Small cell carcinoma of the lung has been shown to be exquisitely responsive to chemotherapy. Unfortunately, these responses are often short in duration and long-term disease-free survival is infrequent. This review of the records of all patients with small cell carcinoma of the lung treated on protocol at The Johns Hopkins Oncology Center from 1973 to 1982 showed that 25 of 225 (11.1 percent) survived two years or longer. Patients with limited disease (20 of 94) and patients with a complete response (15 of 72) had greater two-year survival than those with extensive disease (five of 131) or partial remission (eight of 104). However, 18 of the 25 long-term survivors eventually had relapses, and relapse occurred as late as eight years after diagnosis. This study further emphasizes the impressive discrepancy between the rate and magnitude of the initial response and ultimate survival in patients with small cell carcinoma of the lung.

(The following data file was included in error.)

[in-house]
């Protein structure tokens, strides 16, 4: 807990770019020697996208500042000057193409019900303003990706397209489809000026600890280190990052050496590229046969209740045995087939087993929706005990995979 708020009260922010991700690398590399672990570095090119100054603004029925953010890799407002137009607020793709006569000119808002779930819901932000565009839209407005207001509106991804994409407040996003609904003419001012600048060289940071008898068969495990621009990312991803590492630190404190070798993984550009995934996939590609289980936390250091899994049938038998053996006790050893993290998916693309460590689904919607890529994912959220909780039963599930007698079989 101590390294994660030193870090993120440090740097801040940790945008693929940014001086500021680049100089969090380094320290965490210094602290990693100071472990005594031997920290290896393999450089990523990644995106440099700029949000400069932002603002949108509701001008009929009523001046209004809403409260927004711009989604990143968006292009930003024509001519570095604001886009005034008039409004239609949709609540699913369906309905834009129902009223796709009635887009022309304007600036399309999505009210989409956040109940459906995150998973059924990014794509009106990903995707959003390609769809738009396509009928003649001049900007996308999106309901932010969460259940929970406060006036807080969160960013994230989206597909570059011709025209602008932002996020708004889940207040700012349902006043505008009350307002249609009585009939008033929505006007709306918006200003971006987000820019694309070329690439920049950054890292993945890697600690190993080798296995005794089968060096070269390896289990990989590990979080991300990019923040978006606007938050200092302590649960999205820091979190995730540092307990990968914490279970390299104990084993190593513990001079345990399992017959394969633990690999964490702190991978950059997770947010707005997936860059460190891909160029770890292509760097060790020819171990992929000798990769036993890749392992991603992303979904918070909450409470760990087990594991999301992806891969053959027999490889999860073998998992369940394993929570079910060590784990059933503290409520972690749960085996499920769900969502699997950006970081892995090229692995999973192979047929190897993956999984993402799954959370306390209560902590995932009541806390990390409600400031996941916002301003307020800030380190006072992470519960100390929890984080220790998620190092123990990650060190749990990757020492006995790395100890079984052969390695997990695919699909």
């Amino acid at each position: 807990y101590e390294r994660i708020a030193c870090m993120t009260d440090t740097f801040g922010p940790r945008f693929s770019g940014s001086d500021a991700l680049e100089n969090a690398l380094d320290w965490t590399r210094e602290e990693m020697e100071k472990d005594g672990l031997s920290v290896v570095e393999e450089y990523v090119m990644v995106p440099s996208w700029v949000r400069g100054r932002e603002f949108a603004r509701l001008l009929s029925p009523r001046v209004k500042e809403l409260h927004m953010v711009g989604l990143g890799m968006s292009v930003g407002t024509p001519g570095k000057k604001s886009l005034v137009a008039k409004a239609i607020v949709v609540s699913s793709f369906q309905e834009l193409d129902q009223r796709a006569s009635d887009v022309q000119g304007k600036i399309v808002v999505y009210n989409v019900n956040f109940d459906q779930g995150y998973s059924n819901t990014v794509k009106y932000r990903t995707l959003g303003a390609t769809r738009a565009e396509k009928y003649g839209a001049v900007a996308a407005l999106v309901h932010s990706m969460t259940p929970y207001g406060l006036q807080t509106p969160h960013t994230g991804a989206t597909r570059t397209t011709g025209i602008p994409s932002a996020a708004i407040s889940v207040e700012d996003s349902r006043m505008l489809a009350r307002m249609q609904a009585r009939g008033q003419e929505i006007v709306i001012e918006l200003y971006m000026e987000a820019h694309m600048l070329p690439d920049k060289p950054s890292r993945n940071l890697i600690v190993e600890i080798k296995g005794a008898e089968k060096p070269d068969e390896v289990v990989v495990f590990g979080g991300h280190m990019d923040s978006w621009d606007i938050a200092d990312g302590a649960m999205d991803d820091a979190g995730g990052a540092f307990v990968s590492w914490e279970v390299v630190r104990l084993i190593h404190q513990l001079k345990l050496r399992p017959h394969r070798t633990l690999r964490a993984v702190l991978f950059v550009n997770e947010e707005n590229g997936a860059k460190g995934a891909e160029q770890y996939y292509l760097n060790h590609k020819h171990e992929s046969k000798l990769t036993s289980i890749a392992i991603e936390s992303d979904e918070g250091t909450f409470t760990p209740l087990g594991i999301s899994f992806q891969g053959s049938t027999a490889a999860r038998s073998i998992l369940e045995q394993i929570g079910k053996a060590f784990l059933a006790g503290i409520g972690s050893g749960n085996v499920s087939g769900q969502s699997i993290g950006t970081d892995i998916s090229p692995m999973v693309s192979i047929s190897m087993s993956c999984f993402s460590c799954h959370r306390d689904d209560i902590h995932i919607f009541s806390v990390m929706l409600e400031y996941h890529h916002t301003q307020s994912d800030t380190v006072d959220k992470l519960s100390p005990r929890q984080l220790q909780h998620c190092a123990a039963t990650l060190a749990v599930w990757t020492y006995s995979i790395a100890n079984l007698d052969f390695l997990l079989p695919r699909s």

|Original language||English (US)|
|Number of pages||8|
|Journal||The American journal of medicine|
|State||Published - Jul 1985|
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